Threat Level: green Handler on Duty: Xavier Mertens

SANS ISC: Detecting Queries to "odd" DNS Servers - SANS Internet Storm Center SANS ISC InfoSec Forums


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Detecting Queries to "odd" DNS Servers

Usually, your operating system will be assigned a DNS server either via DHCP (or RAs in IPv6) or statically. The resolver library on a typical workstation will then go forward and pass all DNS lookups to this set of DNS servers. However, malware sometimes tries to use its own DNS servers, and blocking outbound port 53 traffic (udp and tcp) can help identify these hosts.

Brent, one of our readers, does just that and keeps finding infected machines that way. Just now, he is investigating a system that attempted to connect to the following name servers:

101.226.4.6
114.114.114.114
114.114.115.115
123.125.81.6
140.207.198.6
202.97.224.69
211.98.2.4
218.30.118.6
14.33.133.189

He has not identified the malware behind this yet, but no other system he is using ("we are running bluecoat web filter AND we're using OpenDNS AND I'm running snort"). Brent uses oak (http://ktools.org/oak/) to help him watch his logs and alert him of issues like this.

According to the Farsight Security passive DNS database, these IPs resolve to a number of "interesting" hostnames. I am just showing a few here (the full list is too long)

ns-facebook-[number]-[number].irl-dns.info   <- the [number] part appears to be a random number
*.v9dns.com    <- '*' to indicate various host names in this domain.
v2.3322pay.com
bjcgsm.com
sf5100.com
 


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Johannes B. Ullrich, Ph.D.

SANS Technology Institute
Twitter

Defending Web Applications Security Essentials - SANS Security West 2019

Johannes

3395 Posts
ISC Handler
Eight out of nine of those IP addresses are in the PRC. Using any of them as DNS servers (whether or not they are actual DNS servers, and no matter where the DNS client is in the world) will invoke poisoned responses from the GFW cache poisoning machine for some very popular sites such as YouTube, Facebook, Twitter, etc. So likely no user invoking that traffic from an infected box. Try it yourself. What IP address do you get for facebook when using one of those DNS servers?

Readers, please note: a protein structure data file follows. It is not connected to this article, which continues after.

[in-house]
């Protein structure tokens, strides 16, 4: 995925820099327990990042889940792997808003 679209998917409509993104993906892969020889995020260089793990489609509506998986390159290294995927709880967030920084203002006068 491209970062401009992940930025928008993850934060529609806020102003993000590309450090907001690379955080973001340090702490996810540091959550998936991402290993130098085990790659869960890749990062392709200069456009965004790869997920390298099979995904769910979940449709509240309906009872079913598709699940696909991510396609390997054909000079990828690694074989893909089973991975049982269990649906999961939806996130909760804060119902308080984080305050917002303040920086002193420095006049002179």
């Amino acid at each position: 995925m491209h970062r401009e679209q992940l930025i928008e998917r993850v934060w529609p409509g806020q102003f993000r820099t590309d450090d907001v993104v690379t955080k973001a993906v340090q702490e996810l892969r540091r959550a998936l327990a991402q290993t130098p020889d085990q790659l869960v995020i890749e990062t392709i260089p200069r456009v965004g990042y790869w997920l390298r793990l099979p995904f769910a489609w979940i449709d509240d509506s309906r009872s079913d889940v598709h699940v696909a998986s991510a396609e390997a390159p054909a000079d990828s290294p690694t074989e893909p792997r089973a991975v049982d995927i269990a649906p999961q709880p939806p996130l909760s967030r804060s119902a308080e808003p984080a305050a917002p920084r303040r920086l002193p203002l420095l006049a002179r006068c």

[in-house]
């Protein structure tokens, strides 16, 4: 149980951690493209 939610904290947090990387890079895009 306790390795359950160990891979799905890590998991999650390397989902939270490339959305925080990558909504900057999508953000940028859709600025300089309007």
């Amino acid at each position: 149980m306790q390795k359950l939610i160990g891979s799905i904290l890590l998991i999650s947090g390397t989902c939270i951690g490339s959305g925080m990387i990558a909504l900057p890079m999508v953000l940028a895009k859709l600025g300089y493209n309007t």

C:\Users\me>nslookup
Default Server: google-public-dns-a.google.com
Address: 8.8.8.8

> server 101.226.4.6
Default Server: [101.226.4.6]
Address: 101.226.4.6

> facebook.com
Server: [101.226.4.6]
Address: 101.226.4.6

DNS request timed out.
timeout was 2 seconds.
DNS request timed out.
timeout was 2 seconds.
Non-authoritative answer:
Name: facebook.com
Addresses: 59.24.3.173
59.24.3.173
Anonymous
All these IPs are registered in China. May be, there are just some users with its own DNS for bypassing the chinese internet restrictions?
Anonymous
It may be worth doing a packet capture to confirm whether the traffic on port 53 is actually legitimate DNS traffic, or perhaps a botnet C&C channel just trying to use port 53 to avoid proxies that might filter 80/443 traffic.
Anonymous
Quoting Anonymous:It may be worth doing a packet capture to confirm whether the traffic on port 53 is actually legitimate DNS traffic, or perhaps a botnet C&C channel just trying to use port 53 to avoid proxies that might filter 80/443 traffic.


Yup! When I first set up the log-watching rules, I didn't have any snort sensors or any span ports yet. But one of these days real soon now, I'll turn this into a custom snort rule so I can see full packet payloads...
Brent

109 Posts
Most of the concern about DNS is some form of redirection abuse or server compromise. But another interesting use of DNS is to send encoded messages. Assuming you have control of the DNS server, you can receive these encoded messages as simple DNS queries. By encoding the message in the hostname of your domain name, you can send yourself covert messages - spp-nboz-tfdsfut.example.net (ROT1). Setting the server to log all queries permits you to receive and store the contents of messages sent from any Internet connected host.
Brent
2 Posts

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